Within the “Create New ACL Entity” control box, we insert the GID of our “Domain Admins” group, and check all of the extended “read” permissions. Additionally, we check the “delete” permission, and intentionally leave the “inherit” permission disabled.

Add domain admin group to share

With these permissions applied, we can begin adding additional permissions from the Windows browser. Why is this an important shift of administrative control? Not all permutations of ACL options are available from the NMV. For instance, it would be impossible to set the complex permissions for Administrator on NETLOGON from the NMV since there are actually two sets of permissions for the same user at that level.

As a Windows domain administrator (group), use a file browser to find the share (i.e. \\NAS_NAME) and right click on the “sysvol” share and select the security tab. You may note that there are three unexpected group permissions already enabled on the share: Everyone, Current Owner and Current Group. Do not delete these NAS permissions until later.

We can start with deleting the extra SAN-based permissions – Everyone, Current Owner and Current Group. Next, we’ll add permissions for Authenticated Users, SYSTEM and CREATOR OWNER. Do so by clicking the “Advanced” button, then the “Edit” button on the Advanced Security Settings window, and finally “Add…” on the resulting pop-up requester.

Type in “Authenticated Users” and click the “Check Names” button to confirm the spelling, then click “OK.” Make sure the “Apply to” section lists “This folder, subfolders and files” and check the following: Traverse folder, List folder, Read attributes, Read extended attributes, Read permissions – then click OK. The “Authenticated Users” group should now show “Read & execute” permissions for this share.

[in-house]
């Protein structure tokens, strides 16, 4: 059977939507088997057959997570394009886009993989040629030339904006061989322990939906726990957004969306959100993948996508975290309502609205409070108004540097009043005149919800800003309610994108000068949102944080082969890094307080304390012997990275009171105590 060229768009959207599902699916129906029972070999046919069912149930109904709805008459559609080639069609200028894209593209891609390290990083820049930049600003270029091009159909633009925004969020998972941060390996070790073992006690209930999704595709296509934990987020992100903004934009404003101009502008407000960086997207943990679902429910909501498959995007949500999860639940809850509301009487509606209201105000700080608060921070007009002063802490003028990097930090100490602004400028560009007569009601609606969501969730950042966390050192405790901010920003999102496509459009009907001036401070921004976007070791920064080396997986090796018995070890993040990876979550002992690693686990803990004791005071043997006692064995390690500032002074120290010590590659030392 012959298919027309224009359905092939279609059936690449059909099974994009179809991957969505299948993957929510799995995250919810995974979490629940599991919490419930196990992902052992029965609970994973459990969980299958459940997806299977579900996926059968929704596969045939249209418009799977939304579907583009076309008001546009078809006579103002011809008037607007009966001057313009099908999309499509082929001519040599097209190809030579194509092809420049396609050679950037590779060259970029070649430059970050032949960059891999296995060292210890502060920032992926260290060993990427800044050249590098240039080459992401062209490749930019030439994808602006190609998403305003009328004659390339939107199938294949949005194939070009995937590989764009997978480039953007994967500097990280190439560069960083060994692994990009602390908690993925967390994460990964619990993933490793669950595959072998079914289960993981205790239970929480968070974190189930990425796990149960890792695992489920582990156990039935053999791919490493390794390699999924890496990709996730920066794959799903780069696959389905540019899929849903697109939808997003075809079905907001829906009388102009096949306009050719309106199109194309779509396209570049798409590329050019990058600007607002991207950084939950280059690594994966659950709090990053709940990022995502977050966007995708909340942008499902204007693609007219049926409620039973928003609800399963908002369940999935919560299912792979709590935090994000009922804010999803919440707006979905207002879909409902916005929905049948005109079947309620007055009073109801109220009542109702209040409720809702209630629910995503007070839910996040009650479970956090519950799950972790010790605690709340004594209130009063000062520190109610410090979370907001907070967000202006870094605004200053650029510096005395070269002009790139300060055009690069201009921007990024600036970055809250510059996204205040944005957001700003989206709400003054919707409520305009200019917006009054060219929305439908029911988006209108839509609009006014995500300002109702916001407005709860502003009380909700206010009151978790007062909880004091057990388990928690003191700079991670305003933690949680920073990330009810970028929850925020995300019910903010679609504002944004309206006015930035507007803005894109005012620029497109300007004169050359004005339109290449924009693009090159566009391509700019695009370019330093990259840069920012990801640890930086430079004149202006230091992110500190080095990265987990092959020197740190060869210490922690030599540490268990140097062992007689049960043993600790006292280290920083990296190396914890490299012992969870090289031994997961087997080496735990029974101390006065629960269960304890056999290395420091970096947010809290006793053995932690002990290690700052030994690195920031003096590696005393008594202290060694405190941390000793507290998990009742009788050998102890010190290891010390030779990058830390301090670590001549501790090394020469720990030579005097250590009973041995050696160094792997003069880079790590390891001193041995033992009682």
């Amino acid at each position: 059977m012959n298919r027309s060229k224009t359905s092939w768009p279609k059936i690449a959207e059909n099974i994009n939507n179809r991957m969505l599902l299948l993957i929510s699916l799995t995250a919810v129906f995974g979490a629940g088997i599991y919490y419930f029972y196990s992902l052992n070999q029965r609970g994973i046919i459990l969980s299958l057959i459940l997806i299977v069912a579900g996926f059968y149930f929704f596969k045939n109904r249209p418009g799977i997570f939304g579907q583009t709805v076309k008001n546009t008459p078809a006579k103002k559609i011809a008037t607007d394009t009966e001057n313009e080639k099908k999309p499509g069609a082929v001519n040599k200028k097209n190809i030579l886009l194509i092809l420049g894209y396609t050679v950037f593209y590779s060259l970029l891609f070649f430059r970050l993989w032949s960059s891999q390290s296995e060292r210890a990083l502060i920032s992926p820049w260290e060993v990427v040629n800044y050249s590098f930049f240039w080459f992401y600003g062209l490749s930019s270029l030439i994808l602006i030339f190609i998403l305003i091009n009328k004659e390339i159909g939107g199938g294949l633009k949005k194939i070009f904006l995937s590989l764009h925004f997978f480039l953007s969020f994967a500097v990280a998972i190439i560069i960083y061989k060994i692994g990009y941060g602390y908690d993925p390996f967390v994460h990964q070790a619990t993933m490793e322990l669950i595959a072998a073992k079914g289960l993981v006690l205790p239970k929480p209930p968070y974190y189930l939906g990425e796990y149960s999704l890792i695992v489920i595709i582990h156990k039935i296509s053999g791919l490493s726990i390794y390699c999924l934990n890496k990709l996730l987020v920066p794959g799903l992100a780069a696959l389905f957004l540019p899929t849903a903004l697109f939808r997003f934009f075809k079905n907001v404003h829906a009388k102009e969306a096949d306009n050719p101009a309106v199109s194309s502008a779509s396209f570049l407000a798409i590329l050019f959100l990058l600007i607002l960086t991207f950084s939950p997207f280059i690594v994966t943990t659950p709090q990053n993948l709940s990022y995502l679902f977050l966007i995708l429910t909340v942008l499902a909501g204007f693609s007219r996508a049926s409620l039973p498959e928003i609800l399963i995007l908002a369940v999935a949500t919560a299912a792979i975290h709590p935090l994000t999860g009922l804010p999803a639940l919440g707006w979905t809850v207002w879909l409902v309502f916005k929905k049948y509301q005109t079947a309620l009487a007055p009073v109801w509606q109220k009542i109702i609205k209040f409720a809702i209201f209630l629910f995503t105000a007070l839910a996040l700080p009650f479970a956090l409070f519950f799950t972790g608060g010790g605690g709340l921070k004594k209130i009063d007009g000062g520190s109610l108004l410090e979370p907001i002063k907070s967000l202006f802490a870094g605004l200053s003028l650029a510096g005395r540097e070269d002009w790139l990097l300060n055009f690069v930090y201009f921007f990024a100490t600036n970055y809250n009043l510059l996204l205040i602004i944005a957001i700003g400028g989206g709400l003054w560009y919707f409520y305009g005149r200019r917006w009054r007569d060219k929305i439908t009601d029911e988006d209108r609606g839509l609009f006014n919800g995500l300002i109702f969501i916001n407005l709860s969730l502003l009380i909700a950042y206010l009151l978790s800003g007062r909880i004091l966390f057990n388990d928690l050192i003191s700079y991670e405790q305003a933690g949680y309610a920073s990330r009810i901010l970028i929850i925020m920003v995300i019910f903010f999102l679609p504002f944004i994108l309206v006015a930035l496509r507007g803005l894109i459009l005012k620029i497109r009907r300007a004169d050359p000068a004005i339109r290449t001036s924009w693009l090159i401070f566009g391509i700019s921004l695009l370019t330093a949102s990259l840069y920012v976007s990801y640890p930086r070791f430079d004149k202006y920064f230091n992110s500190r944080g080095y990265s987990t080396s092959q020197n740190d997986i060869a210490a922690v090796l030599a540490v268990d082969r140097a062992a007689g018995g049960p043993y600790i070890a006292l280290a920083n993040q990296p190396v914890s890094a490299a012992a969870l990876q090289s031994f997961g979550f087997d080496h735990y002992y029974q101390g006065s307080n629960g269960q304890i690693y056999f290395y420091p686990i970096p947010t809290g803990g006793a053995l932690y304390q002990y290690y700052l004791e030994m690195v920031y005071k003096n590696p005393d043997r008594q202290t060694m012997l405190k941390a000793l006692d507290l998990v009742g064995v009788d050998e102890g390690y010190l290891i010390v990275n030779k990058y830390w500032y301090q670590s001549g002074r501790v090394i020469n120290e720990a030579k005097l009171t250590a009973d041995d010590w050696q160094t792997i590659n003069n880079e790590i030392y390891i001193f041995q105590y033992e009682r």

Next, click “Add…” again and enter SYSTEM as the selected object. Check the “Full control” box and all other boxes should auto-fill, make sure the “Apply to” selector shows “This folder, subfolders and files” before clicking “OK.”

Finally we’ll add the “CREATOR OWNER” user and apply permissions to “Subfolders and files only” using all permissions except: Full control, Delete subfolders and files, Delete. Once applied, the permissions box should look like this:

The NexentaStor appliance will not have an analog to “Server Operators” from the Windows Server built-ins. To see the NexentaStor built-ins, click the “Locations…” button and select the NAS at the top of the tree, then, select the “Advanced…” button and click “Find Now…” on the subsequent pop-up.  It does have an Administrators group and a Backup Operators group – we’ll use these to stand-in for our remaining groups.

Next page, Comparing and Overriding Permissions…

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  1. Collin,

    This is an excellent post covering one of the most frustrating setup steps of Nexenta. Thanks for the assistance on our clients configuration, I believe that following what you had already provided me with I have managed to put a working solution in place. I’m definitely going to be in touch again when we start those larger projects.



  2. Excellent post. You shed light on a very confusing and sparsely documented aspect of using a Nexenta box in a Windows environment. Thanks!


    • Thanks! Any insights you have garnered with your deployment would be welcome.